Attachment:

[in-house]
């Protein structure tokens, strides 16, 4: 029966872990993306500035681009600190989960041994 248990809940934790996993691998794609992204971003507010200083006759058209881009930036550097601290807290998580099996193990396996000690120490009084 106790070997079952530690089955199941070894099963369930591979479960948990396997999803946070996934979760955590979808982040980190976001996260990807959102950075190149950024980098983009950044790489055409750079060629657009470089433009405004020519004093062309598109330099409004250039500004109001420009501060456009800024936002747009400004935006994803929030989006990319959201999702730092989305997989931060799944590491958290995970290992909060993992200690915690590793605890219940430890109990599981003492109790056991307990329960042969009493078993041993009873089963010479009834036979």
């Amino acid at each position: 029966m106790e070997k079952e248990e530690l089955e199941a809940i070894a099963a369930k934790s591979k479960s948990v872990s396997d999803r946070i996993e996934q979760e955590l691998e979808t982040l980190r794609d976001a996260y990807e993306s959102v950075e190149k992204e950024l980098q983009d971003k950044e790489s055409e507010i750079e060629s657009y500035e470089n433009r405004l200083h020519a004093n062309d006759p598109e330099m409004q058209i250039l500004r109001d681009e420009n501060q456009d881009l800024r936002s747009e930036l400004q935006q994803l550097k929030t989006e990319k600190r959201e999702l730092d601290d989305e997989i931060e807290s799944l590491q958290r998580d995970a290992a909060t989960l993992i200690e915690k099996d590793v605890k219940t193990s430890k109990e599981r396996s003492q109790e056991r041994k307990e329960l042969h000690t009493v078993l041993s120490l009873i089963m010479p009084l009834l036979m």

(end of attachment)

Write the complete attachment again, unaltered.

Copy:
[in-house]
């Protein structure tokens, strides 16, 4: 029966872990993306500035681009600190989960041994 248990809940934790996993691998794609992204971003507010200083006759058209881009930036550097601290807290998580099996193990396996000690120490009084 106790070997079952530690089955199941070894099963369930591979479960948990396997999803946070996934979760955590979808982040980190976001996260990807959102950075190149950024980098983009950044790489055409750079060629657009470089433009405004020519004093062309598109330099409004250039500004109001420009501060456009800024936002747009400004935006994803929030989006990319959201999702730092989305997989931060799944590491958290995970290992909060993992200690915690590793605890219940430890109990599981003492109790056991307990329960042969009493078993041993009873089963010479009834036979």
């Amino acid at each position: 029966m106790e070997k079952e248990e530690l089955e199941a809940i070894a099963a369930k934790s591979k479960s948990v872990s396997d999803r946070i996993e996934q979760e955590l691998e979808t982040l980190r794609d976001a996260y990807e993306s959102v950075e190149k992204e950024l980098q983009d971003k950044e790489s055409e507010i750079e060629s657009y500035e470089n433009r405004l200083h020519a004093n062309d006759p598109e330099m409004q058209i250039l500004r109001d681009e420009n501060q456009d881009l800024r936002s747009e930036l400004q935006q994803l550097k929030t989006e990319k600190r959201e999702l730092d601290d989305e997989i931060e807290s799944l590491q958290r998580d995970a290992a909060t989960l993992i200690e915690k099996d590793v605890k219940t193990s430890k109990e599981r396996s003492q109790e056991r041994k307990e329960l042969h000690t009493v078993l041993s120490l009873i089963m010479p009084l009834l036979m």